“Oh! Thank you!” I turned around. It wasn’t a jacket, it was my only other pair of bicycle shorts, drying after I washed them the night before.

“Just back up at that stop light.”

I turned around and rode quickly back up the hill, past the woman who’d given me a dirty look the time before. At the first stoplight, I looked around. No sight of my short. I rode up to the second light: No sign.

I was pissed. I was already frustrated with having to ride through all this traffic and now I was wasting more time, and my shorts might be gone. It sounds mild, but little things like that can be near devastating in the middle of a ride.

I started to backtrack up to the next stoplight, when the same car drove by, my shorts being brandished out the passenger side window. I laughed aloud. All across this country, people have lamented the end of society, how dangerous the world has become, but to them I say: There are still people in this world. Good people, honorable people, who will see a smelly man drop his tight-fitting shorts on the road, drive around the block, and pick them up off the street to give back to you. Without this, terrorists would win.

With my phone charged, I checked back in on my directions, and noticed something odd: A greyed-out area on the map. It was quantico military base, and my directions thought it would be a really good idea for me to cut straight across it.

This had happened before, when I wandered fuirther than I should have onto a military base in the Mojave desert, before being repelled by an agitated Military Policeman with braces.

I decided to skip this adventure, but this meant I wasn’t making it to Dumfries. WIth all the re-routing and chasing down escape-minded bicycle shorts I’d be lucky to make it to Stafford before nightfall.

I wasn’t lucky. With an overcast sky, night came dark and quick. After the attempt at the military base practical joke, my map tried again, this time sending me through a prison. The map was more successful in tricking me this time, and I didn’t figure it out until a scandalized security guard shooed me away like I was the biggest idiot he’d seen in awhile, which is a very low opinion to have of someone when you work at a prison.

I got in at dark, and after spending half an hour listening to the talkative motel attendant tell me all about her life as a med school student and her boyfriend, I happily crashed into bed, rising only to let a pizza in the door.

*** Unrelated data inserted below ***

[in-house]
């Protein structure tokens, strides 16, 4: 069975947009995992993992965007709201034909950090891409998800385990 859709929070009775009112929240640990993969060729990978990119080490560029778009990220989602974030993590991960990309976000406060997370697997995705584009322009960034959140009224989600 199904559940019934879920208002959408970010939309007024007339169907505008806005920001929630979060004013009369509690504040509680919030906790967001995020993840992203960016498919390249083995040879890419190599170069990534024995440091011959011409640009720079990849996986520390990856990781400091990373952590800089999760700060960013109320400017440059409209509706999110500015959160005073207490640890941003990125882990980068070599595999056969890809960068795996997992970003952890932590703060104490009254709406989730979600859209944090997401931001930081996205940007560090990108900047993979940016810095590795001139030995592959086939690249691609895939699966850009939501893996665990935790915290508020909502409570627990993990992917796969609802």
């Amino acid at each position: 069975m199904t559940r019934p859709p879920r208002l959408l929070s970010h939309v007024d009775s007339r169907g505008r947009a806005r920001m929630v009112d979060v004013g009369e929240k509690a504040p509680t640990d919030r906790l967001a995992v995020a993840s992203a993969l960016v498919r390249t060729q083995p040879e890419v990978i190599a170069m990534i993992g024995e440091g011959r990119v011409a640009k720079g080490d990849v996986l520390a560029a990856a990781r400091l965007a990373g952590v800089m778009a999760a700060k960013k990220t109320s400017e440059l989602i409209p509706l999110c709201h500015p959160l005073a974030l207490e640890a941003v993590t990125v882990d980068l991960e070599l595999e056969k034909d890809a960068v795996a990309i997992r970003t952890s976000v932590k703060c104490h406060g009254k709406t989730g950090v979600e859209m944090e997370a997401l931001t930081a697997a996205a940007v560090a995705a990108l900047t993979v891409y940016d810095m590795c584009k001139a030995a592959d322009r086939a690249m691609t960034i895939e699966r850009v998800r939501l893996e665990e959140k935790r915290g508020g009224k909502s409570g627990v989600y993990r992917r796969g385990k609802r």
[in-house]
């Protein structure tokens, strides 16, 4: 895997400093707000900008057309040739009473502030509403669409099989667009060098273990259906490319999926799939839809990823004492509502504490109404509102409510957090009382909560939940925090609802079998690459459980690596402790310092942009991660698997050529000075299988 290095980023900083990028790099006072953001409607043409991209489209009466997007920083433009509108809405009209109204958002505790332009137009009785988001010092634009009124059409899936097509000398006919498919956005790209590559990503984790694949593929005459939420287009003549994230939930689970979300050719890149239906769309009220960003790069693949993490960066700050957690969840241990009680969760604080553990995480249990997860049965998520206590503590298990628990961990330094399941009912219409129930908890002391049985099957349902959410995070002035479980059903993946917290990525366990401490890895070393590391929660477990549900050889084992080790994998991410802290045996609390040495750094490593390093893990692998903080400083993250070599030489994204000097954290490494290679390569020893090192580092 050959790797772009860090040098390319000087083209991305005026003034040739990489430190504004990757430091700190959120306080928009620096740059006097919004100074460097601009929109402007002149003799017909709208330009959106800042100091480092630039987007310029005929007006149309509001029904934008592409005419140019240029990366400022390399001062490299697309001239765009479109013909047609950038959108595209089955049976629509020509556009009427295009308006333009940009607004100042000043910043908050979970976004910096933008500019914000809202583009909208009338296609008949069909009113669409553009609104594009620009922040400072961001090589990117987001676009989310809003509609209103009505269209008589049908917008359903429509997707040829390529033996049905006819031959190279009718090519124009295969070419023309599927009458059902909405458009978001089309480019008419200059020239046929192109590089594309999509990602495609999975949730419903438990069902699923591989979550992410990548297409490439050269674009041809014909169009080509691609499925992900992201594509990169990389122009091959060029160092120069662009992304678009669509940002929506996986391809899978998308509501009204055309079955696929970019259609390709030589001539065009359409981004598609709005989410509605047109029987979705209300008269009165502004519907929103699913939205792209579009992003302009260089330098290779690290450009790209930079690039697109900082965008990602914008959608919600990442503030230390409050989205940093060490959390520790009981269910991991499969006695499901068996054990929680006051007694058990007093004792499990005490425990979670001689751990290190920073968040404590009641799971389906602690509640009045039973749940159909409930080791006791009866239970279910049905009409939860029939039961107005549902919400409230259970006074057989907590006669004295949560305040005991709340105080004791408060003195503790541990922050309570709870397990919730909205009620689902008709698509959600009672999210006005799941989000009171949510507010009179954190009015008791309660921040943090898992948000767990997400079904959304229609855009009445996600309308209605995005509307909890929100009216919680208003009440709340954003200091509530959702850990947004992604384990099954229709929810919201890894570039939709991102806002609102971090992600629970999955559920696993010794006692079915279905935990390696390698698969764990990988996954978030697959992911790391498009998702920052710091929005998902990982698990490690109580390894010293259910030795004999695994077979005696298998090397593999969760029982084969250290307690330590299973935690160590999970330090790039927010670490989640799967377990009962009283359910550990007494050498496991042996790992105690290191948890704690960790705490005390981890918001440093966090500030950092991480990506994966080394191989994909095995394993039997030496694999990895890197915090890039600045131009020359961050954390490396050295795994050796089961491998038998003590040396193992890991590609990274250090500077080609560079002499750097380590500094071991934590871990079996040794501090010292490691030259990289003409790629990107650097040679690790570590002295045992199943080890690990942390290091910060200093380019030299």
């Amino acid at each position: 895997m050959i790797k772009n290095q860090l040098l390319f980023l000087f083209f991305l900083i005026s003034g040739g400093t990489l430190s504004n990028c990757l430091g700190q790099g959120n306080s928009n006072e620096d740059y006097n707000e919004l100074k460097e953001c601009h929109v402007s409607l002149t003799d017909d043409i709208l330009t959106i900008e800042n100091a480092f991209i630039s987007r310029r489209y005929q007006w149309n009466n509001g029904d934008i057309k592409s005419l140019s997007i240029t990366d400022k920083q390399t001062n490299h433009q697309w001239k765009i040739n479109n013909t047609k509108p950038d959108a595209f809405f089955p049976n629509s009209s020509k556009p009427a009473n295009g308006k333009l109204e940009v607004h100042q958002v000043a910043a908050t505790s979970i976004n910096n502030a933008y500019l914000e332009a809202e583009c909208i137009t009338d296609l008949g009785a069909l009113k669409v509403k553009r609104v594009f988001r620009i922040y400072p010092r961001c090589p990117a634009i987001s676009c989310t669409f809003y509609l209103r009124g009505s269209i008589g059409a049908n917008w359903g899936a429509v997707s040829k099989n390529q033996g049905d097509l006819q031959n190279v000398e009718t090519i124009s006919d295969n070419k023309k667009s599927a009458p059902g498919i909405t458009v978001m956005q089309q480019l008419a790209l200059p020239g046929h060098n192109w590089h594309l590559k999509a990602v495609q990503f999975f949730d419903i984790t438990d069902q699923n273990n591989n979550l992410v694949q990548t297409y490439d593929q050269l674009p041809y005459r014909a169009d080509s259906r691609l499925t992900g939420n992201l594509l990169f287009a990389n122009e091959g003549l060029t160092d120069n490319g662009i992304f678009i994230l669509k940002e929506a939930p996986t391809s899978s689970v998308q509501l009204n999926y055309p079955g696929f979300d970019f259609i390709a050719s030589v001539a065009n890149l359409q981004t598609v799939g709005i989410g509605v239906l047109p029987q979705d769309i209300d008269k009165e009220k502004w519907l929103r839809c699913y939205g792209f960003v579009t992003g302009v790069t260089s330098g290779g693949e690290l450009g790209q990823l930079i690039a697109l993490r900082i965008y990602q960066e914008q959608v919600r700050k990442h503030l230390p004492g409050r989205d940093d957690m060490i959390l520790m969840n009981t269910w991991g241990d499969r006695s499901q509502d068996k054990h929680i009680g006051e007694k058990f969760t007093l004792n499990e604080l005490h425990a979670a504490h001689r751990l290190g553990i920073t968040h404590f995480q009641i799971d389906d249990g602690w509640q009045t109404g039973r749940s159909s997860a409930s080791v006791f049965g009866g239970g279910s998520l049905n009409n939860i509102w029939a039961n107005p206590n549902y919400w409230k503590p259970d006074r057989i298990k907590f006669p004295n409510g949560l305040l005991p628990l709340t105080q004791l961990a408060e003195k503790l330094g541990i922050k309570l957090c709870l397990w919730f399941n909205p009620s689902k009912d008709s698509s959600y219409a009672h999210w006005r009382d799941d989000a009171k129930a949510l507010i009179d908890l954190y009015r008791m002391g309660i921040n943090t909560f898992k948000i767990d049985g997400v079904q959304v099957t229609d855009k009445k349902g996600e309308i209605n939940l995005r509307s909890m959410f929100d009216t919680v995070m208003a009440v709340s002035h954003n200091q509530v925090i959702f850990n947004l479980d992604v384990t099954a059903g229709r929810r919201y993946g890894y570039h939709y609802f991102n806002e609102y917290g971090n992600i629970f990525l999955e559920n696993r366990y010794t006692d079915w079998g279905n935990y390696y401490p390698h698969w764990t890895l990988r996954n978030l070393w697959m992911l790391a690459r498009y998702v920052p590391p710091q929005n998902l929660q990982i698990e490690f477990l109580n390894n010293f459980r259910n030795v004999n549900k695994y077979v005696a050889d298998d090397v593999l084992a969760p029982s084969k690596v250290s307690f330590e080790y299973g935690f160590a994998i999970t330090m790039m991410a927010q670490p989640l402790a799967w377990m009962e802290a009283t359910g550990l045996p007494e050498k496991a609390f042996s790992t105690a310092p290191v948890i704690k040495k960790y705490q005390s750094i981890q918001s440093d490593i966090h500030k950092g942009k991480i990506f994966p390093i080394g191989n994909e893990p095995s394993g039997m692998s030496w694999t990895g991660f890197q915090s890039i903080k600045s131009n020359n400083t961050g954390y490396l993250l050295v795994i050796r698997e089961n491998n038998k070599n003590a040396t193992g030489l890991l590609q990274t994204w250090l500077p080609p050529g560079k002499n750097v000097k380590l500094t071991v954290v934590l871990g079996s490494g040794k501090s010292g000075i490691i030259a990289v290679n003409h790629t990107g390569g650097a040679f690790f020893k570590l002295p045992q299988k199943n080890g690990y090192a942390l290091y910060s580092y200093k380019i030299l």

The sheriff doesn’t answer.

I ate my three breakfast donuts, munched on what other things I had, and headed out. I needed to hit Radford Virginia and get to me to a bike shop, not for repairs, but to see if they had an elusive Virginia bicycling map. I was going based off of photos of a map, which was a less than ideal situation.

FIrst bike shop was closed, and I consoled myself with a “buy five get one free” deal at the local cookie shop. On the way out of town, saw a little shop and rolled in.

I asked the counter guy for the map in question and he said he’d never heard of it. We pulled it up online, and the PDF was so big it froze out his computer. I thanked him, and was about to get back on the road, but he took me next door to a print shop. The file was so big that to get it to print right took a number of steps. I was stuck: They were helping me out, so I couldn’t impatiently bail on them, as much as I wanted to be back on the road. They were nice guys, anyway, so I didn’t mind sitting through the fussing.

By the time I was back on the road it was past one, and I’d only ridden 30 or so miles. With the days so short, this could really screw me over. I rode quick, though I tried to pass myself over the rolling hills, which had cruelly taken their sneaky toll last week.

I paused to check my new map, already folded wrong and stained with sweat, and heard an “on your left” shout from behind.

Two women rolled past. An older woman, and a tanned and toned younger woman. I wasn’t sure if she was attractive, but after my experience with the naked Airstream trailer lady, she was close enough. I pedaled after them, caught them quickly, found them to be rather boring conversationalist, and rolled on. I’ll admit it feels good to be passing people easily with this much gear on my bike. Given that a touring cyclist’s days are filled with smelly encounters, peeing on the side of busy roads, and dribbling gatorade as you gasp up a hill, the odd ego boost is a nice touch.